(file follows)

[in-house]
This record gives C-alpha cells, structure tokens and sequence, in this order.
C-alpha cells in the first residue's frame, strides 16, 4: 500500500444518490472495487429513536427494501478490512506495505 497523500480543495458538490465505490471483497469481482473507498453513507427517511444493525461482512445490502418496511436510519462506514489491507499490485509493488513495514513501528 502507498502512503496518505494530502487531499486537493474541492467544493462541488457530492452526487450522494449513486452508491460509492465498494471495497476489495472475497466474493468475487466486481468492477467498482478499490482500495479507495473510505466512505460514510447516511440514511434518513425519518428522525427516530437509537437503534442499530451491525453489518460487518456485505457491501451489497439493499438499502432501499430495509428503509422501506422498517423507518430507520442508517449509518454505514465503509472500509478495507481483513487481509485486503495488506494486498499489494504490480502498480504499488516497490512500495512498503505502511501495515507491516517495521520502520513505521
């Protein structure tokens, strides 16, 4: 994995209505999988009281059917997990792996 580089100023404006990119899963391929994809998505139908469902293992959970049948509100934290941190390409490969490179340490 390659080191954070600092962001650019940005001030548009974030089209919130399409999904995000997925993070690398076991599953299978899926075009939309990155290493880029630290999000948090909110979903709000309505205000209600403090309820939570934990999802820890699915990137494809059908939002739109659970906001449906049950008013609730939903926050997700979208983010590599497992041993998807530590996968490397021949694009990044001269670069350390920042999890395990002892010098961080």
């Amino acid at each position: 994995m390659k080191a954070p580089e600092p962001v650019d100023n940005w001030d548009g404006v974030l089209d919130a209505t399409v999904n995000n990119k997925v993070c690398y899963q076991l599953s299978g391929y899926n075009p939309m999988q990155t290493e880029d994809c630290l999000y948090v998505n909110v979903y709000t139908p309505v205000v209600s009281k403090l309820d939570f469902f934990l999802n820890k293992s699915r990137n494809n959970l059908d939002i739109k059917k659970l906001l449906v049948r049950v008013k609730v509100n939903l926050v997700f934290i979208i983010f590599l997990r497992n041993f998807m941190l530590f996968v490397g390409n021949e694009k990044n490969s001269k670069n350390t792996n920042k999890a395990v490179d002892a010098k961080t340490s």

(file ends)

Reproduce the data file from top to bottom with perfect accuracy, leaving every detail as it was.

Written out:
[in-house]
This record gives C-alpha cells, structure tokens and sequence, in this order.
C-alpha cells in the first residue's frame, strides 16, 4: 500500500444518490472495487429513536427494501478490512506495505 497523500480543495458538490465505490471483497469481482473507498453513507427517511444493525461482512445490502418496511436510519462506514489491507499490485509493488513495514513501528 502507498502512503496518505494530502487531499486537493474541492467544493462541488457530492452526487450522494449513486452508491460509492465498494471495497476489495472475497466474493468475487466486481468492477467498482478499490482500495479507495473510505466512505460514510447516511440514511434518513425519518428522525427516530437509537437503534442499530451491525453489518460487518456485505457491501451489497439493499438499502432501499430495509428503509422501506422498517423507518430507520442508517449509518454505514465503509472500509478495507481483513487481509485486503495488506494486498499489494504490480502498480504499488516497490512500495512498503505502511501495515507491516517495521520502520513505521
């Protein structure tokens, strides 16, 4: 994995209505999988009281059917997990792996 580089100023404006990119899963391929994809998505139908469902293992959970049948509100934290941190390409490969490179340490 390659080191954070600092962001650019940005001030548009974030089209919130399409999904995000997925993070690398076991599953299978899926075009939309990155290493880029630290999000948090909110979903709000309505205000209600403090309820939570934990999802820890699915990137494809059908939002739109659970906001449906049950008013609730939903926050997700979208983010590599497992041993998807530590996968490397021949694009990044001269670069350390920042999890395990002892010098961080």
């Amino acid at each position: 994995m390659k080191a954070p580089e600092p962001v650019d100023n940005w001030d548009g404006v974030l089209d919130a209505t399409v999904n995000n990119k997925v993070c690398y899963q076991l599953s299978g391929y899926n075009p939309m999988q990155t290493e880029d994809c630290l999000y948090v998505n909110v979903y709000t139908p309505v205000v209600s009281k403090l309820d939570f469902f934990l999802n820890k293992s699915r990137n494809n959970l059908d939002i739109k059917k659970l906001l449906v049948r049950v008013k609730v509100n939903l926050v997700f934290i979208i983010f590599l997990r497992n041993f998807m941190l530590f996968v490397g390409n021949e694009k990044n490969s001269k670069n350390t792996n920042k999890a395990v490179d002892a010098k961080t340490s």